City vs. suburb: country living
June 11, 2014
Location, location, location. Even before you start thinking about how to buy a house, you’re thinking about where to buy it. Most younger homebuyers are hooked on an urban or urbanesque location. Buy maybe you’re not big on demographic loyalty. We tracked down a first-time buyer who chose country living for its familiarity, privacy, and affordability.
Meet Carly, 29, who with her husband, Peter, bought a house in Gill, Massachusetts, population 1,400. A Malthusian nightmare compared to where she grew up, actually: nearby Heath, 800 strong.
“I was definitely born and raised in the country,” says Carly. “I don't consider Gill far out at all. At Amherst College, where I work, most people live in town, and the thought of having a commute that's twenty minutes is out of the question. But growing up in Heath, that was just part of my life.”
Not that she would choose Heath now. “It's not close to anything. Here, we can get to the Wagon Wheel in like four minutes.” The Wagon Wheel is known locally for its “creative road food.” “We didn't want to be far away from general stores and that kind of thing, but we also didn't want to be in even a suburb.”
If the Wagon Wheel makes this sound like tumbleweed territory, rest assured, there’s much more within reach. Massachusetts is, after all, the country’s third most densely populated state. Amherst College is one of five in the area, which makes for a diverse and energetic community. And Boston is a two-hour drive. Yet Gill is isolated enough to offer privacy and affordability.
The luxury of privacy
“We have two acres,” says Carly. “My parents have ten, and my grandmother has thirty-five, so I grew up with that as part of my life. In Gill, We can't see any houses from our house. That wasn’t a specific goal. It just happened to be a total bonus that we now feel we could not live without. We don't have blinds, because we don't need them. It's a luxury. It’s nice to be able to go outside in the morning with the dogs and not worry about what you’re wearing—a bathrobe, a nightgown.”
The couple looked at a few places in downtown Greenfield (population 14,000), about 7 miles from Gill, but it was too cramped for their taste, especially for Peter, who also grew up in a small town. “Peter had a really strong reaction to having neighbors that close. I loved the inside of the house; it was gorgeous. But he grew up with no neighbors. He was willing to have neighbors we could see, but not that downtown feeling.”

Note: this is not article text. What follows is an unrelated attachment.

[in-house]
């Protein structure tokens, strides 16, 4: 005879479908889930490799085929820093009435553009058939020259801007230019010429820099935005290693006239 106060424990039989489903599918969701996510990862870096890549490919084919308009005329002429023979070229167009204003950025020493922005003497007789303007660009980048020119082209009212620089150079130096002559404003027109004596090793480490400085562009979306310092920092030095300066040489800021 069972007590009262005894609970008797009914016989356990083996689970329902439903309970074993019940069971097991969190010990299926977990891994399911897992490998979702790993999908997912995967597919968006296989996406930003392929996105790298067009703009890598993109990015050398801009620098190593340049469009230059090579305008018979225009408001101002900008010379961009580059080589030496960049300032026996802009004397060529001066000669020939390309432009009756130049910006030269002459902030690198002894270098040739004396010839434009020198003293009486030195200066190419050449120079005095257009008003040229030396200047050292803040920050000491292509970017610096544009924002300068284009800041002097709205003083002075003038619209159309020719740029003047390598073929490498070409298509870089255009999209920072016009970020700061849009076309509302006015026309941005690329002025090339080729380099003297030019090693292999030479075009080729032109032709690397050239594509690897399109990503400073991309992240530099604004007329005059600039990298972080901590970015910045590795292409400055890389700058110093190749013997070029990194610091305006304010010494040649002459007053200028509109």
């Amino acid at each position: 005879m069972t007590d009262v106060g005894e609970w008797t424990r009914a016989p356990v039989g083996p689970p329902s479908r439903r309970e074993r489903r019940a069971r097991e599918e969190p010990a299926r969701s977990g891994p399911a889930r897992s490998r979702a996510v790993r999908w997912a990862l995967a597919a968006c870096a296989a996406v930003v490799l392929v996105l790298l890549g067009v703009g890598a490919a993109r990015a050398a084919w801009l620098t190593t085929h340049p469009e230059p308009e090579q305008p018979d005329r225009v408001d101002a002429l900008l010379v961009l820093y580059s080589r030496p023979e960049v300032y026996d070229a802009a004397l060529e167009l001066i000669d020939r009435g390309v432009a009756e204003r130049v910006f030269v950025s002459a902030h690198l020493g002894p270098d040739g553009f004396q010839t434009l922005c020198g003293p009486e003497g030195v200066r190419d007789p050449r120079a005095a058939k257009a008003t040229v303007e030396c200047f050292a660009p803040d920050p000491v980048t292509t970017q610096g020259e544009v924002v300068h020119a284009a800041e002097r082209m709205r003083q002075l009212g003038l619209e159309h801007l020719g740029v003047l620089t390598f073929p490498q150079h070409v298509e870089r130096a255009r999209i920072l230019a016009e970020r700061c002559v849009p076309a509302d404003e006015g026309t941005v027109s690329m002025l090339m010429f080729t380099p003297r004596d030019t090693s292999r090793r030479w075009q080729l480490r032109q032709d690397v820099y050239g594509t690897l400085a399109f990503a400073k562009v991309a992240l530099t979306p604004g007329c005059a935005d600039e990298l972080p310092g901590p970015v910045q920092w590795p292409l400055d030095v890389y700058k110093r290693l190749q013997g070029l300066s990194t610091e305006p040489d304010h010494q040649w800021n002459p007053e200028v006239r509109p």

Carly did sample urban living for a while. She took a job near Boston and was living north of the city, in suburban Concord. But it quickly became clear that density did not sit well with her or with Peter. “If you were out grilling,” Carly recalls, “you were practically part of someone else’s conversation. We had neighbors we liked, and neighbors who just wanted to talk your ear off. We really enjoy that that’s not part of how we live anymore.”
And of course there’s the fact that there’s simply less competition for homes in less-populated areas. In affluent Concord, according to city-data.com, the median home value is over $700,000. In Gill, it’s about $213,000. Even locally, Gill is “far out” enough to be more affordable. Amherst’s median home value is about $327,000.
A garden and a clothesline
On the sustainability front, there is the problem of all the driving, although Carly does make her commute in a Prius. On the other hand, she and Peter have a vegetable garden well underway, and they use a clothesline. “It was just being able to spread out and have those things that was always a desire of ours. In the country, it’s easy to hang a clothesline and have a garden.”
READ NEXT: The question of sustainability
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Filed Under: For Homebuyers